Designers reveal how applying circular economy principles can lead to better products and services for people.
Microchips and the broader technology world may soon experience a significant shift. Moore’s law, named after Intel founder Gordon Moore, is slowing, while increasingly complex microprocessing demands are accompanied by the rise of tech trends including machine learning and artificial intelligence (AI). This may be especially relevant in the context of
Closing in on what economists believe to be its full productive capacity, questions are being asked about the direction of the United States’ economy, and with the subject of idle capacity featuring significantly in the conversation, the circular economy approach may soon be a part of the agenda.
The world needs to re-think how it stays cool and Singapore-based company Kaer Water may have the answers.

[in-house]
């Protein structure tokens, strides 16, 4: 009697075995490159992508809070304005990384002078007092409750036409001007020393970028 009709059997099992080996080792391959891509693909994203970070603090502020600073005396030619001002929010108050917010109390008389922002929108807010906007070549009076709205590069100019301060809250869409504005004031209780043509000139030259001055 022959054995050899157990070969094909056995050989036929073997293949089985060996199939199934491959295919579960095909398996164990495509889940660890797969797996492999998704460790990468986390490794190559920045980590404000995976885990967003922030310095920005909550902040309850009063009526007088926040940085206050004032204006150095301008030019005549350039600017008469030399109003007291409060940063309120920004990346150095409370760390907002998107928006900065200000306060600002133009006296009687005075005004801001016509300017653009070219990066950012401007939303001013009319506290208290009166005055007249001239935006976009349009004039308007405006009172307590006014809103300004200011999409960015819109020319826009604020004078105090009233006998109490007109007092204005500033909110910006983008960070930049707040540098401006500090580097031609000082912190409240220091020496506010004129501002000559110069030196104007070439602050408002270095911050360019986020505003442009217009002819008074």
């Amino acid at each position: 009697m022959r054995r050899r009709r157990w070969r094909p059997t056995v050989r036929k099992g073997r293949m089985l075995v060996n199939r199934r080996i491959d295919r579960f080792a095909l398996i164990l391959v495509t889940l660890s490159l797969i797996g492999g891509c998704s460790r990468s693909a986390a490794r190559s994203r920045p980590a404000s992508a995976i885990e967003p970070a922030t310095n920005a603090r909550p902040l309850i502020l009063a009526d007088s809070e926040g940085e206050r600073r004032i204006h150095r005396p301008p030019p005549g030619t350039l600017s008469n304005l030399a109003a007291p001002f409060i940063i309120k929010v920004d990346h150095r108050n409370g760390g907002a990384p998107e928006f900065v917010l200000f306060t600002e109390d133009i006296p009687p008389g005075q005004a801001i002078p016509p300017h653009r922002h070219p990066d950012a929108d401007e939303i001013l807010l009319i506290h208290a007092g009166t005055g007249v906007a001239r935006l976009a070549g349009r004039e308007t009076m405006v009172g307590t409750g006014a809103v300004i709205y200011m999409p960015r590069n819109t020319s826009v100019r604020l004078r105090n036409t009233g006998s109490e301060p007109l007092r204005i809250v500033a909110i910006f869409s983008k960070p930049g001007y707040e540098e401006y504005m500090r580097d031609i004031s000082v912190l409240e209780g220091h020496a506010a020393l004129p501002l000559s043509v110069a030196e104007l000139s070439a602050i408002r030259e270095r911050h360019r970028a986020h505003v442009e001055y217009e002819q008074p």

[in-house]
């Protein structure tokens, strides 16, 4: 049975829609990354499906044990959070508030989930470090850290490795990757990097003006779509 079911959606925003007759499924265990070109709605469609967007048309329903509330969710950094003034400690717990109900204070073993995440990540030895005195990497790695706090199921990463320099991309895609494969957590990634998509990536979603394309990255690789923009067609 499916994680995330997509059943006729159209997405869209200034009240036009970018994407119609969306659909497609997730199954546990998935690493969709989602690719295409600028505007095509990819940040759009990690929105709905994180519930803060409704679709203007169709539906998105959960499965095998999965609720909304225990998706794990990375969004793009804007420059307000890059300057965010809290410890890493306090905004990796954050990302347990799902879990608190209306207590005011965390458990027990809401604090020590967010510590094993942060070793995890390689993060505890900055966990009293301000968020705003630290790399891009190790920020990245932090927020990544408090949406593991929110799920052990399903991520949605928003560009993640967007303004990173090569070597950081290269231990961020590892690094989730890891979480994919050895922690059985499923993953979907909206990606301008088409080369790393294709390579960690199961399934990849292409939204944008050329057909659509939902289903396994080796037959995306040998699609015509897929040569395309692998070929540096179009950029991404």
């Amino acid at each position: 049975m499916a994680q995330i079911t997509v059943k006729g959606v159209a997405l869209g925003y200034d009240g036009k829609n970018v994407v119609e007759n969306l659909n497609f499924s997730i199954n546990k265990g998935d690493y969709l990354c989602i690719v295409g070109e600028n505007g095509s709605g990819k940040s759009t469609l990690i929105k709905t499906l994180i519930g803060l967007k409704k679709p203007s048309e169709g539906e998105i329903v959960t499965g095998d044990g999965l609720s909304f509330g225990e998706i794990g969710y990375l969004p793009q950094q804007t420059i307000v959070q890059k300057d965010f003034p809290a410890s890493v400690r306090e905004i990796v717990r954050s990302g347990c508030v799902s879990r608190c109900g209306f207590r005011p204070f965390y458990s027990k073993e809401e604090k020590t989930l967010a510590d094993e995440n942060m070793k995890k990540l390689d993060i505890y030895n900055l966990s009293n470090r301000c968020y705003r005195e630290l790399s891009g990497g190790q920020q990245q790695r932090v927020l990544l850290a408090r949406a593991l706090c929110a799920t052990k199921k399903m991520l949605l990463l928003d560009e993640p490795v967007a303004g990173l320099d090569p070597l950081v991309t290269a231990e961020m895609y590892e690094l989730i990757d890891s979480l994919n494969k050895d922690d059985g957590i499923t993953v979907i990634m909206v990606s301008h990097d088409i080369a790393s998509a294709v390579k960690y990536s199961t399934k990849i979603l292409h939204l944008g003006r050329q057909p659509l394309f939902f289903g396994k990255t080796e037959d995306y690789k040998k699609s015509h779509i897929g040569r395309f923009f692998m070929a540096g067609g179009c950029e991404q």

Our first Circulate on Fridays for February highlights a new film via The Economist, a completely new way of thinking about home improvement stores originating in Texas and so much more.
According to the new report Achieving Growth Within, released in Davos last week, an additional €320 billion of circular economy investment opportunities could be unlocked through modest political and business action in the European Union (EU) until 2025.
One of Europe’s largest international e-commerce retailers, German-based OTTO Group, unveiled a new aspect of its business over the Christmas period, now providing an option where customers can rent a range of products online. Introduced on an experimental basis initially, the rental model has started with a select, but broad
enault has partnered with OSVehicle to create POM, a new electric vehicle (EV), open source and available for customisation by start-ups, independent labs, private customers and researchers.